HOUSTON - Parents are doing their best to maintain some normalcy this Halloween, ditching trick or treating for trunk or treating this year. While they may miss some traditions, they're also finding some changes to be for the better.
Staff from feeder campuses dished out candy to cars at the drive-through at Worthing Early College High School.
Although the school’s Trunk or Treat is an annual event, for the first year, kids were required to stay in their cars to get their treats.
Parents would then pull around the building to find 300 hundred boxes of food, hundreds of free books, and Covid-19 testing.
"They’ve been out of school, so they need to get back to the education thing,” says parent Donte Tyler. “I appreciate the books, more than the candy!”
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The giveaway is a 2020 twist on the holiday that usually focuses on the sweet stuff, but the ongoing needs of local families remain.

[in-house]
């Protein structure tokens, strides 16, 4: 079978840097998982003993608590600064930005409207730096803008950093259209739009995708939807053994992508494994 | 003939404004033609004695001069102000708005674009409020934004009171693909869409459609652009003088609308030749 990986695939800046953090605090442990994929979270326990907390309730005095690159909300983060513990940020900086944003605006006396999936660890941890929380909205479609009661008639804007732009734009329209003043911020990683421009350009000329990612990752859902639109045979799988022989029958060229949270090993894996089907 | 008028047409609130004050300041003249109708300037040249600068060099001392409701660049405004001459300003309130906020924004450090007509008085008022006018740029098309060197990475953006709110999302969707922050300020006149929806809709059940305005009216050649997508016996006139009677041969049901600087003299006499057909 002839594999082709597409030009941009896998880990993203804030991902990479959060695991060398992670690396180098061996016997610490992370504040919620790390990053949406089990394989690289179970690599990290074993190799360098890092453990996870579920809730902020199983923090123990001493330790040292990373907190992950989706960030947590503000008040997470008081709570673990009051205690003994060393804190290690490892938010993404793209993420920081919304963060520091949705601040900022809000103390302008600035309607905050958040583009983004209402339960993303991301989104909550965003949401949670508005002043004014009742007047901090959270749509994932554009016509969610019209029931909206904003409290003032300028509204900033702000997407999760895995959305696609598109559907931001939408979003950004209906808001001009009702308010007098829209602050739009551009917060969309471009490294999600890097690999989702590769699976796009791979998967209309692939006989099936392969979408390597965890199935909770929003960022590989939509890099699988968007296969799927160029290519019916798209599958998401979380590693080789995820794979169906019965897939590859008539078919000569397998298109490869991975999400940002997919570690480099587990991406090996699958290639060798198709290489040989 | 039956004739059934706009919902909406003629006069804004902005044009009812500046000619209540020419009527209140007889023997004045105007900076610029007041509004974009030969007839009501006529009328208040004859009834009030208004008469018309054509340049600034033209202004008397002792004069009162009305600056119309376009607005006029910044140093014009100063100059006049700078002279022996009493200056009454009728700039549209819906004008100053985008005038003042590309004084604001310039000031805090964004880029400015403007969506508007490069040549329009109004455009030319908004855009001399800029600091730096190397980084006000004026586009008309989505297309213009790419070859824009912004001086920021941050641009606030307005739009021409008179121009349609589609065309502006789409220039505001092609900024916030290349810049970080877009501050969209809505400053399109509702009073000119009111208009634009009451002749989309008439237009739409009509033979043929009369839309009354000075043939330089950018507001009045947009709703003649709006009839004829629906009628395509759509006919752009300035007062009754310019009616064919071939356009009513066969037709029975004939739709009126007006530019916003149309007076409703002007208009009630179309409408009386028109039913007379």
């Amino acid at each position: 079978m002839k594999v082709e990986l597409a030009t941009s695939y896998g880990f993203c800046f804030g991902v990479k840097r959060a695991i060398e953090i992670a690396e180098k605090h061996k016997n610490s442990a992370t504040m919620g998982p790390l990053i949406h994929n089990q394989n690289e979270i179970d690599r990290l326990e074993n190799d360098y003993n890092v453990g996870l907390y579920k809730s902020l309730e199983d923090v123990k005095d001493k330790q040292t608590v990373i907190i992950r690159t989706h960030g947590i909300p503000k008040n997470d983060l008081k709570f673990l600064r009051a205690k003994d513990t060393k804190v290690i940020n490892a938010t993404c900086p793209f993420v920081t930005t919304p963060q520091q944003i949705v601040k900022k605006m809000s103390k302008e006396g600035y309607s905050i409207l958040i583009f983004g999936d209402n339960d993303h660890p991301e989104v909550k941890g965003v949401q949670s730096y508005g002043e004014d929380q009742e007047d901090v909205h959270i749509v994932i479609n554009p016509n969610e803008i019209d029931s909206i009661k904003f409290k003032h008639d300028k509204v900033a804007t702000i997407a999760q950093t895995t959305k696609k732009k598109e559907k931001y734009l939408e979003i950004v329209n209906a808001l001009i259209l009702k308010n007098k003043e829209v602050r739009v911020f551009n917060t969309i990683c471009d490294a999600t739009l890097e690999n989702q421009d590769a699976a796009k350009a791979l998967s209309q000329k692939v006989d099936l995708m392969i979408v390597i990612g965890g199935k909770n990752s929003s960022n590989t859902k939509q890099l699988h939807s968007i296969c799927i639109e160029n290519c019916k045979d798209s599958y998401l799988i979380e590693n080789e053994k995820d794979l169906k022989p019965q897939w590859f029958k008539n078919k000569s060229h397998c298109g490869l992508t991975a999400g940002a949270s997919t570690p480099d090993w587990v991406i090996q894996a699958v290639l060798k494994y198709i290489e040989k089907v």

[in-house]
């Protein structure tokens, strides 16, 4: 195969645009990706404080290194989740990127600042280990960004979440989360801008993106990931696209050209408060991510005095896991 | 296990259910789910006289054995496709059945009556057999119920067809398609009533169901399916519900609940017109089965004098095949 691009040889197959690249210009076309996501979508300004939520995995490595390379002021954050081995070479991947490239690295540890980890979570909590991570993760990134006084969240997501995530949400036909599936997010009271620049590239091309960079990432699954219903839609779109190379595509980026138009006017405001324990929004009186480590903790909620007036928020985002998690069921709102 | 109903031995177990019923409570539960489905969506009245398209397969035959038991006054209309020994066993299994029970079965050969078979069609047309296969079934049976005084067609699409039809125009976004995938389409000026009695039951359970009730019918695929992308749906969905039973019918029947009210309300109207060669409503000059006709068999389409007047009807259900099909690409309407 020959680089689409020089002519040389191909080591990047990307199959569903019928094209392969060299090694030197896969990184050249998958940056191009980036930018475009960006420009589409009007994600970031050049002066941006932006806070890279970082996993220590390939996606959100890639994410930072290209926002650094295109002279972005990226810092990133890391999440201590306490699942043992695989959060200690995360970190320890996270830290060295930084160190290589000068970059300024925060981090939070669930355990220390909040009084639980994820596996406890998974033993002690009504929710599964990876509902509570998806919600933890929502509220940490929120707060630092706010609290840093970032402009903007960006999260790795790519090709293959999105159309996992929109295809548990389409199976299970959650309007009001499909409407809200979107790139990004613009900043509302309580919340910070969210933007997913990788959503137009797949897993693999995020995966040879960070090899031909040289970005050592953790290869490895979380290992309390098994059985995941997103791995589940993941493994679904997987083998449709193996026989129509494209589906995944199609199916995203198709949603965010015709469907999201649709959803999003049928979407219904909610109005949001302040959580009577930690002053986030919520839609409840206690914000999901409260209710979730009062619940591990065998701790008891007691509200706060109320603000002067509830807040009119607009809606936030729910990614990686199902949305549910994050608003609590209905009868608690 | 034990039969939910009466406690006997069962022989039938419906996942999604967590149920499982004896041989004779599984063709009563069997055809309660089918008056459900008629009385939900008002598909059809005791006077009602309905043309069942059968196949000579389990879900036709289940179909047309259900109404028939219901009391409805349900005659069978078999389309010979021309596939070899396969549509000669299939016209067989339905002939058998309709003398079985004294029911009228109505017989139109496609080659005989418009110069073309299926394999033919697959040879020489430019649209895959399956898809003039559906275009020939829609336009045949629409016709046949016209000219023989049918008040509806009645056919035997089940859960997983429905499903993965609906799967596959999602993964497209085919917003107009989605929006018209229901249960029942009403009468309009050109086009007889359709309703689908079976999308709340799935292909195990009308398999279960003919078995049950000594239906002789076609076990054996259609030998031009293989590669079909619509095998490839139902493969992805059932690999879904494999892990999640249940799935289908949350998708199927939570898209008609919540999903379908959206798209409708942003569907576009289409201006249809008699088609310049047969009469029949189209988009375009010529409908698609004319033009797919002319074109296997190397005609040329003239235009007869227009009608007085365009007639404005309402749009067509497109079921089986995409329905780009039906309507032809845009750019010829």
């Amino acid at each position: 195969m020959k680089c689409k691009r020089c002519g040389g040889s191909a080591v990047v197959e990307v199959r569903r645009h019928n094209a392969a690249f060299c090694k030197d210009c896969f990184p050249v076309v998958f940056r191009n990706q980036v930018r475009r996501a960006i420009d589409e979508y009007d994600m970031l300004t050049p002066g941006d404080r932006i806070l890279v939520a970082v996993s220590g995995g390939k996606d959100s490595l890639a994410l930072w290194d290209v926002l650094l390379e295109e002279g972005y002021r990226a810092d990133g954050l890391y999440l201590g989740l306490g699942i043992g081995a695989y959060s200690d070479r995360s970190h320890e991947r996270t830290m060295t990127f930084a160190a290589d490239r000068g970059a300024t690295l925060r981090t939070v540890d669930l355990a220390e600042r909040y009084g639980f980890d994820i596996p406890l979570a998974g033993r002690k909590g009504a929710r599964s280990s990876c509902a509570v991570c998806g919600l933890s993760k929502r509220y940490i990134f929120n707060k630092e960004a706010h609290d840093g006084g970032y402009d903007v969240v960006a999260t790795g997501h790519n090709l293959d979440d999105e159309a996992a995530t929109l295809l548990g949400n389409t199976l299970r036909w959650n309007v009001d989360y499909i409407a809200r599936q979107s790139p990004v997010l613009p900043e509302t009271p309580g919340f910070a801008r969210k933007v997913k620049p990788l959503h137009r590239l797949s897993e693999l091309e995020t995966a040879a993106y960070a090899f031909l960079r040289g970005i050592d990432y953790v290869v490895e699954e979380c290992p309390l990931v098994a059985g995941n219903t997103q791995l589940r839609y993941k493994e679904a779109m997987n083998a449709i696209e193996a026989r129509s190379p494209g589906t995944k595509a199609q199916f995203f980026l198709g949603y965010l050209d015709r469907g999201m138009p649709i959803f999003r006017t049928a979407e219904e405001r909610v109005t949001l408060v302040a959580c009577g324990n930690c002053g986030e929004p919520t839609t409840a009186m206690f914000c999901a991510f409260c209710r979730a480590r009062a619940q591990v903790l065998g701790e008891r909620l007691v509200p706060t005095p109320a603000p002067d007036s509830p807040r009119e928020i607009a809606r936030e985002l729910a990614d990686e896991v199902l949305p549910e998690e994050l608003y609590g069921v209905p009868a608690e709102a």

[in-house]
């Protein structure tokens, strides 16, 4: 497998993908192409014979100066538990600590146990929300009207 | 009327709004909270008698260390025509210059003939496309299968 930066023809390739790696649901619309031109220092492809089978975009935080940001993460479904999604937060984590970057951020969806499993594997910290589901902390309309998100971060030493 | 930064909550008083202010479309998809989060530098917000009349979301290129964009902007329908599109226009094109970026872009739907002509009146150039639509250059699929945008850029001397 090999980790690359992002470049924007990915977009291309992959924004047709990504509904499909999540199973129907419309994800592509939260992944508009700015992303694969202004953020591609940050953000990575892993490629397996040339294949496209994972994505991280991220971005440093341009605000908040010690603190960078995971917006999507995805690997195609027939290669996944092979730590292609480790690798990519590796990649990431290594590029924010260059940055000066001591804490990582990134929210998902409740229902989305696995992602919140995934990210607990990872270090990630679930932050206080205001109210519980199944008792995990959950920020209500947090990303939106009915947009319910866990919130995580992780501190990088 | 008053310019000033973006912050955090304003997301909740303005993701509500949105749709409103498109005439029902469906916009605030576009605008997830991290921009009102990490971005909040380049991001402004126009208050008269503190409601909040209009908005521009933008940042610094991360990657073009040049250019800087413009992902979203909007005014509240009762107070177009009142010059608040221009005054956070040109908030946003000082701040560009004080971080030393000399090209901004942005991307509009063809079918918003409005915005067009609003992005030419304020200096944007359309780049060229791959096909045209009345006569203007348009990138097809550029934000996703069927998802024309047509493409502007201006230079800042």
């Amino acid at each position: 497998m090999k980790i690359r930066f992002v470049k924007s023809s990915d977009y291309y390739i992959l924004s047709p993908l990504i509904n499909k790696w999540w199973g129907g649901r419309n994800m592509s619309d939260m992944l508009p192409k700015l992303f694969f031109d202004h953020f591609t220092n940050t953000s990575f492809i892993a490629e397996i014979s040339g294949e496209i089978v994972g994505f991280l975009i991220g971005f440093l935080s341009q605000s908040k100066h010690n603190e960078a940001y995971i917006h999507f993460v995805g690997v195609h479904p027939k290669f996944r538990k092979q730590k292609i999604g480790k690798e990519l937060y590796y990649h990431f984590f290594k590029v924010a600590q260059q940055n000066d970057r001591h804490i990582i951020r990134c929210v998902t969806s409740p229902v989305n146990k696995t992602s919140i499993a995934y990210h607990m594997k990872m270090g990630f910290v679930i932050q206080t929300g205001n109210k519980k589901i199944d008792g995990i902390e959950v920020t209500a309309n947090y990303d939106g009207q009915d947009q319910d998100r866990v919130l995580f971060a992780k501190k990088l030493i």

"We're truly blessed to bless others with these resources,” says Worthing Principal Everett Hare Sr. “With the restrictions of the pandemic, we wanted to make it special. For us it just makes a difference."
A similar socially-distanced setup was going on at the same time not far away at the Sunnyside Multi-service Center. There, Ivy Leaf Farms partnered with Houston Complete Communities and Councilwoman Carolyn Evans-Shabazz for a drive through pumpkin patch, where the pumpkins were brought to the cars along with free treat bags.
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Smiling trunk or treaters were happy that Halloween hadn't been cancelled for everyone, saying they'll take making adjustments over missing out any year.
"I'm just grateful to be able to do something with them,” says parent Khanira Smith. “So it made it just as good as trick or treating!"